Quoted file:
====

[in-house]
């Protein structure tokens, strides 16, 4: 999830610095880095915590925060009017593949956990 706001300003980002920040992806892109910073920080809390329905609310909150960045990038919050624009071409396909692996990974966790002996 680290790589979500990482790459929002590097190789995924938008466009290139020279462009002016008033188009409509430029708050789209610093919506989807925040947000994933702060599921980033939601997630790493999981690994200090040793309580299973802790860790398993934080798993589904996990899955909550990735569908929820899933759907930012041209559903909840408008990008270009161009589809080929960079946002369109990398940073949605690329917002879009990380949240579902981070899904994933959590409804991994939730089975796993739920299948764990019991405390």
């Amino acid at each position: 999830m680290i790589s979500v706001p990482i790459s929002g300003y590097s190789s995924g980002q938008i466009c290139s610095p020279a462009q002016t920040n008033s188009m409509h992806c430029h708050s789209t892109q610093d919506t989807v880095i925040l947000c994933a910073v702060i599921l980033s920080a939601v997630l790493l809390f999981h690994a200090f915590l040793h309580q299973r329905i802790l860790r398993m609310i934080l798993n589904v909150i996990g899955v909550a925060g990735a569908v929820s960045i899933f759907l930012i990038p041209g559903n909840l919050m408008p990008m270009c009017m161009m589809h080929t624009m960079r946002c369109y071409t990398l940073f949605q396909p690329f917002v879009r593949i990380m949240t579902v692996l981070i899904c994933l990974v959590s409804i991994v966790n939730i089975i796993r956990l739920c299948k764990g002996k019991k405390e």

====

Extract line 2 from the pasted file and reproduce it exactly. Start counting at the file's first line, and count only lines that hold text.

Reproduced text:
């Protein structure tokens, strides 16, 4: 999830610095880095915590925060009017593949956990 706001300003980002920040992806892109910073920080809390329905609310909150960045990038919050624009071409396909692996990974966790002996 680290790589979500990482790459929002590097190789995924938008466009290139020279462009002016008033188009409509430029708050789209610093919506989807925040947000994933702060599921980033939601997630790493999981690994200090040793309580299973802790860790398993934080798993589904996990899955909550990735569908929820899933759907930012041209559903909840408008990008270009161009589809080929960079946002369109990398940073949605690329917002879009990380949240579902981070899904994933959590409804991994939730089975796993739920299948764990019991405390």